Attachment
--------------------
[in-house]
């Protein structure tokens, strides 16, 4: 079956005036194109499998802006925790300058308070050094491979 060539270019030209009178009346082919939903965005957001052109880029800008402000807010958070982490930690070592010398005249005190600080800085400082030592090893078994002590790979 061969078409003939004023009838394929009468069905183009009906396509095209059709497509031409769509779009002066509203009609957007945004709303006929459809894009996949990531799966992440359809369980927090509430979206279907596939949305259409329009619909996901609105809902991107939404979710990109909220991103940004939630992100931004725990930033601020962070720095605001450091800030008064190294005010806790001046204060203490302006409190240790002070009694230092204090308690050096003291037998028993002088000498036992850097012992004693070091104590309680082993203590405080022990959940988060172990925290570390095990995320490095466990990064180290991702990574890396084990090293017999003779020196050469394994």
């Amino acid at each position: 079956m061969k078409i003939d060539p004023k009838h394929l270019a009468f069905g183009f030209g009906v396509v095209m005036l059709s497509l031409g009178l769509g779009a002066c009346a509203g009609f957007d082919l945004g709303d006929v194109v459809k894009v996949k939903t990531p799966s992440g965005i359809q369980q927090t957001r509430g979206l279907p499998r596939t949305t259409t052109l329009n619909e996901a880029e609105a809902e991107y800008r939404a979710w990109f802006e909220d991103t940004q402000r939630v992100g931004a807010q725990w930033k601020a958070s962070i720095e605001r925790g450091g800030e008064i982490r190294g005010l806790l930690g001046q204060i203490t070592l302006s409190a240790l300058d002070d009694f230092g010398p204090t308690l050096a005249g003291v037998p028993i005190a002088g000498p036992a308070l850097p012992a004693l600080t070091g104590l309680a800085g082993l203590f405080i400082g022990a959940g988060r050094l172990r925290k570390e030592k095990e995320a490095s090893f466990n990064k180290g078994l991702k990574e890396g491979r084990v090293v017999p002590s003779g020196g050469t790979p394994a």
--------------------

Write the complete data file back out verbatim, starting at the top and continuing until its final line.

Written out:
[in-house]
């Protein structure tokens, strides 16, 4: 079956005036194109499998802006925790300058308070050094491979 060539270019030209009178009346082919939903965005957001052109880029800008402000807010958070982490930690070592010398005249005190600080800085400082030592090893078994002590790979 061969078409003939004023009838394929009468069905183009009906396509095209059709497509031409769509779009002066509203009609957007945004709303006929459809894009996949990531799966992440359809369980927090509430979206279907596939949305259409329009619909996901609105809902991107939404979710990109909220991103940004939630992100931004725990930033601020962070720095605001450091800030008064190294005010806790001046204060203490302006409190240790002070009694230092204090308690050096003291037998028993002088000498036992850097012992004693070091104590309680082993203590405080022990959940988060172990925290570390095990995320490095466990990064180290991702990574890396084990090293017999003779020196050469394994």
């Amino acid at each position: 079956m061969k078409i003939d060539p004023k009838h394929l270019a009468f069905g183009f030209g009906v396509v095209m005036l059709s497509l031409g009178l769509g779009a002066c009346a509203g009609f957007d082919l945004g709303d006929v194109v459809k894009v996949k939903t990531p799966s992440g965005i359809q369980q927090t957001r509430g979206l279907p499998r596939t949305t259409t052109l329009n619909e996901a880029e609105a809902e991107y800008r939404a979710w990109f802006e909220d991103t940004q402000r939630v992100g931004a807010q725990w930033k601020a958070s962070i720095e605001r925790g450091g800030e008064i982490r190294g005010l806790l930690g001046q204060i203490t070592l302006s409190a240790l300058d002070d009694f230092g010398p204090t308690l050096a005249g003291v037998p028993i005190a002088g000498p036992a308070l850097p012992a004693l600080t070091g104590l309680a800085g082993l203590f405080i400082g022990a959940g988060r050094l172990r925290k570390e030592k095990e995320a490095s090893f466990n990064k180290g078994l991702k990574e890396g491979r084990v090293v017999p002590s003779g020196g050469t790979p394994a």